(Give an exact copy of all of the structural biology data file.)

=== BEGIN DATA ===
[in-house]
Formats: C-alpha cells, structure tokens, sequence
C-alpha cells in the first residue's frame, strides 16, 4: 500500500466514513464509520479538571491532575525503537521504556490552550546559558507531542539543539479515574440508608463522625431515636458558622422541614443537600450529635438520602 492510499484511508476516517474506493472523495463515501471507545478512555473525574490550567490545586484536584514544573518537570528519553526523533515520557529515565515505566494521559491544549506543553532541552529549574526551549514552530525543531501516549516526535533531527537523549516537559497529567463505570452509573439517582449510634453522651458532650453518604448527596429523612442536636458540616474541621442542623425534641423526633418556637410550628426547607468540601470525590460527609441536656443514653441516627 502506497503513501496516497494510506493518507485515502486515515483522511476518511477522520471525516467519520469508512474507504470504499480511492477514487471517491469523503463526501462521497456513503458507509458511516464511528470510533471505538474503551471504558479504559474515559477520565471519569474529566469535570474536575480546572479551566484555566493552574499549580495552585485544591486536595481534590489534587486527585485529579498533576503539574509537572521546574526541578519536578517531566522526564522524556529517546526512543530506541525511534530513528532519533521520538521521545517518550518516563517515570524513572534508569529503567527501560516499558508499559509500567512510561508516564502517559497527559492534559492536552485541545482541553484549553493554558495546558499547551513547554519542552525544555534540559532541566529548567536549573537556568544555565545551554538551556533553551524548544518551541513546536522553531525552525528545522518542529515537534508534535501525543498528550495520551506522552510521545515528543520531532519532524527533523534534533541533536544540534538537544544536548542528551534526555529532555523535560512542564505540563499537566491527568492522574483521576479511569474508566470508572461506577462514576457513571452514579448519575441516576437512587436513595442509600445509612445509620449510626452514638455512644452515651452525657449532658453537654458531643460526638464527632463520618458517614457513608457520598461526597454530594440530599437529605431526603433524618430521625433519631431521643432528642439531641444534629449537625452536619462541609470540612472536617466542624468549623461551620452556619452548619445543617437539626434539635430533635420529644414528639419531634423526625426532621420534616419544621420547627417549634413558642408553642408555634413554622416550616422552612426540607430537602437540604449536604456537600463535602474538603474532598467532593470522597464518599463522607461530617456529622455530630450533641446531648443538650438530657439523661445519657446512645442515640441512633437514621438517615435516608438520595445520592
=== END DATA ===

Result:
[in-house]
Formats: C-alpha cells, structure tokens, sequence
C-alpha cells in the first residue's frame, strides 16, 4: 500500500466514513464509520479538571491532575525503537521504556490552550546559558507531542539543539479515574440508608463522625431515636458558622422541614443537600450529635438520602 492510499484511508476516517474506493472523495463515501471507545478512555473525574490550567490545586484536584514544573518537570528519553526523533515520557529515565515505566494521559491544549506543553532541552529549574526551549514552530525543531501516549516526535533531527537523549516537559497529567463505570452509573439517582449510634453522651458532650453518604448527596429523612442536636458540616474541621442542623425534641423526633418556637410550628426547607468540601470525590460527609441536656443514653441516627 502506497503513501496516497494510506493518507485515502486515515483522511476518511477522520471525516467519520469508512474507504470504499480511492477514487471517491469523503463526501462521497456513503458507509458511516464511528470510533471505538474503551471504558479504559474515559477520565471519569474529566469535570474536575480546572479551566484555566493552574499549580495552585485544591486536595481534590489534587486527585485529579498533576503539574509537572521546574526541578519536578517531566522526564522524556529517546526512543530506541525511534530513528532519533521520538521521545517518550518516563517515570524513572534508569529503567527501560516499558508499559509500567512510561508516564502517559497527559492534559492536552485541545482541553484549553493554558495546558499547551513547554519542552525544555534540559532541566529548567536549573537556568544555565545551554538551556533553551524548544518551541513546536522553531525552525528545522518542529515537534508534535501525543498528550495520551506522552510521545515528543520531532519532524527533523534534533541533536544540534538537544544536548542528551534526555529532555523535560512542564505540563499537566491527568492522574483521576479511569474508566470508572461506577462514576457513571452514579448519575441516576437512587436513595442509600445509612445509620449510626452514638455512644452515651452525657449532658453537654458531643460526638464527632463520618458517614457513608457520598461526597454530594440530599437529605431526603433524618430521625433519631431521643432528642439531641444534629449537625452536619462541609470540612472536617466542624468549623461551620452556619452548619445543617437539626434539635430533635420529644414528639419531634423526625426532621420534616419544621420547627417549634413558642408553642408555634413554622416550616422552612426540607430537602437540604449536604456537600463535602474538603474532598467532593470522597464518599463522607461530617456529622455530630450533641446531648443538650438530657439523661445519657446512645442515640441512633437514621438517615435516608438520595445520592